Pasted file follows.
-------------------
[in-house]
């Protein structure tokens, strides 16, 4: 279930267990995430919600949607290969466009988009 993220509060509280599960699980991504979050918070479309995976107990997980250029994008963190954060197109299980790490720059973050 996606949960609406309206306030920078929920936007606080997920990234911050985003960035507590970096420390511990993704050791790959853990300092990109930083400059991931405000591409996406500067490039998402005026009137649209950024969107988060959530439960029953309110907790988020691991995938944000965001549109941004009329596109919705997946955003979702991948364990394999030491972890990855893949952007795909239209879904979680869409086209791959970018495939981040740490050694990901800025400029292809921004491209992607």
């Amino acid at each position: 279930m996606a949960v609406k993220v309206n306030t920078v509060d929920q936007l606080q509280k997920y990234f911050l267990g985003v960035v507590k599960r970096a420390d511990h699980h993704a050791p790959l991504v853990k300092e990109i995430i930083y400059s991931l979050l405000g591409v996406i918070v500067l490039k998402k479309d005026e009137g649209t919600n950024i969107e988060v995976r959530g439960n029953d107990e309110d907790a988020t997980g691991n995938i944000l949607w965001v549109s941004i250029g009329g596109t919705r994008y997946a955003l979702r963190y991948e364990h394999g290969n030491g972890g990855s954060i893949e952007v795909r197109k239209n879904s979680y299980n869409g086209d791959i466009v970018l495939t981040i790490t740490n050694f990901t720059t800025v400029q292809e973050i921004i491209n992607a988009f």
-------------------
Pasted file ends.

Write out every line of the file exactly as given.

[in-house]
């Protein structure tokens, strides 16, 4: 279930267990995430919600949607290969466009988009 993220509060509280599960699980991504979050918070479309995976107990997980250029994008963190954060197109299980790490720059973050 996606949960609406309206306030920078929920936007606080997920990234911050985003960035507590970096420390511990993704050791790959853990300092990109930083400059991931405000591409996406500067490039998402005026009137649209950024969107988060959530439960029953309110907790988020691991995938944000965001549109941004009329596109919705997946955003979702991948364990394999030491972890990855893949952007795909239209879904979680869409086209791959970018495939981040740490050694990901800025400029292809921004491209992607």
């Amino acid at each position: 279930m996606a949960v609406k993220v309206n306030t920078v509060d929920q936007l606080q509280k997920y990234f911050l267990g985003v960035v507590k599960r970096a420390d511990h699980h993704a050791p790959l991504v853990k300092e990109i995430i930083y400059s991931l979050l405000g591409v996406i918070v500067l490039k998402k479309d005026e009137g649209t919600n950024i969107e988060v995976r959530g439960n029953d107990e309110d907790a988020t997980g691991n995938i944000l949607w965001v549109s941004i250029g009329g596109t919705r994008y997946a955003l979702r963190y991948e364990h394999g290969n030491g972890g990855s954060i893949e952007v795909r197109k239209n879904s979680y299980n869409g086209d791959i466009v970018l495939t981040i790490t740490n050694f990901t720059t800025v400029q292809e973050i921004i491209n992607a988009f």